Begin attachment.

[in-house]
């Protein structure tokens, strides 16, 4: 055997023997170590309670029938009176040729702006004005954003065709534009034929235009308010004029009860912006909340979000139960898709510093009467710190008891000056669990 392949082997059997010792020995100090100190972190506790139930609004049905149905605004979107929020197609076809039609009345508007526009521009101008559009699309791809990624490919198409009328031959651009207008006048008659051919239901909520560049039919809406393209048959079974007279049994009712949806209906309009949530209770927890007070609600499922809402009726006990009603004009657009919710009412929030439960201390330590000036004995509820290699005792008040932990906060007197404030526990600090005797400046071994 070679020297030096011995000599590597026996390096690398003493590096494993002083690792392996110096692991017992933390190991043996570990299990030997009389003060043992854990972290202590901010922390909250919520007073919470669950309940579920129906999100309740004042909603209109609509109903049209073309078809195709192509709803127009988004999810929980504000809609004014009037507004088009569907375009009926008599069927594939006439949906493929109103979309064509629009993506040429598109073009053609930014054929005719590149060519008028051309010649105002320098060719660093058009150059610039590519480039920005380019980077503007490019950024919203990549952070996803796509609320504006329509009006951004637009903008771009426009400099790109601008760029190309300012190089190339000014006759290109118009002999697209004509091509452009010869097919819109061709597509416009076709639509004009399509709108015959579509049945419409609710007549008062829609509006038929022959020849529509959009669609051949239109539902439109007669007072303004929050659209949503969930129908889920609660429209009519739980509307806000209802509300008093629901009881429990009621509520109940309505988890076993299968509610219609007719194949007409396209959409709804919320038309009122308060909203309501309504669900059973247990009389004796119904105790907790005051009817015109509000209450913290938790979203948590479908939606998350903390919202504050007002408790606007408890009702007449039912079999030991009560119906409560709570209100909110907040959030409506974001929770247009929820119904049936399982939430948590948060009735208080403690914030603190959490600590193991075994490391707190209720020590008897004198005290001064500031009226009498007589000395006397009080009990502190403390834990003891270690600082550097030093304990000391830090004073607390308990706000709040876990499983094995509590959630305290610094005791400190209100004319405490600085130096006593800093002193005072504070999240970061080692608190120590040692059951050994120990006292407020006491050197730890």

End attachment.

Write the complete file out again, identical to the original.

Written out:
[in-house]
């Protein structure tokens, strides 16, 4: 055997023997170590309670029938009176040729702006004005954003065709534009034929235009308010004029009860912006909340979000139960898709510093009467710190008891000056669990 392949082997059997010792020995100090100190972190506790139930609004049905149905605004979107929020197609076809039609009345508007526009521009101008559009699309791809990624490919198409009328031959651009207008006048008659051919239901909520560049039919809406393209048959079974007279049994009712949806209906309009949530209770927890007070609600499922809402009726006990009603004009657009919710009412929030439960201390330590000036004995509820290699005792008040932990906060007197404030526990600090005797400046071994 070679020297030096011995000599590597026996390096690398003493590096494993002083690792392996110096692991017992933390190991043996570990299990030997009389003060043992854990972290202590901010922390909250919520007073919470669950309940579920129906999100309740004042909603209109609509109903049209073309078809195709192509709803127009988004999810929980504000809609004014009037507004088009569907375009009926008599069927594939006439949906493929109103979309064509629009993506040429598109073009053609930014054929005719590149060519008028051309010649105002320098060719660093058009150059610039590519480039920005380019980077503007490019950024919203990549952070996803796509609320504006329509009006951004637009903008771009426009400099790109601008760029190309300012190089190339000014006759290109118009002999697209004509091509452009010869097919819109061709597509416009076709639509004009399509709108015959579509049945419409609710007549008062829609509006038929022959020849529509959009669609051949239109539902439109007669007072303004929050659209949503969930129908889920609660429209009519739980509307806000209802509300008093629901009881429990009621509520109940309505988890076993299968509610219609007719194949007409396209959409709804919320038309009122308060909203309501309504669900059973247990009389004796119904105790907790005051009817015109509000209450913290938790979203948590479908939606998350903390919202504050007002408790606007408890009702007449039912079999030991009560119906409560709570209100909110907040959030409506974001929770247009929820119904049936399982939430948590948060009735208080403690914030603190959490600590193991075994490391707190209720020590008897004198005290001064500031009226009498007589000395006397009080009990502190403390834990003891270690600082550097030093304990000391830090004073607390308990706000709040876990499983094995509590959630305290610094005791400190209100004319405490600085130096006593800093002193005072504070999240970061080692608190120590040692059951050994120990006292407020006491050197730890």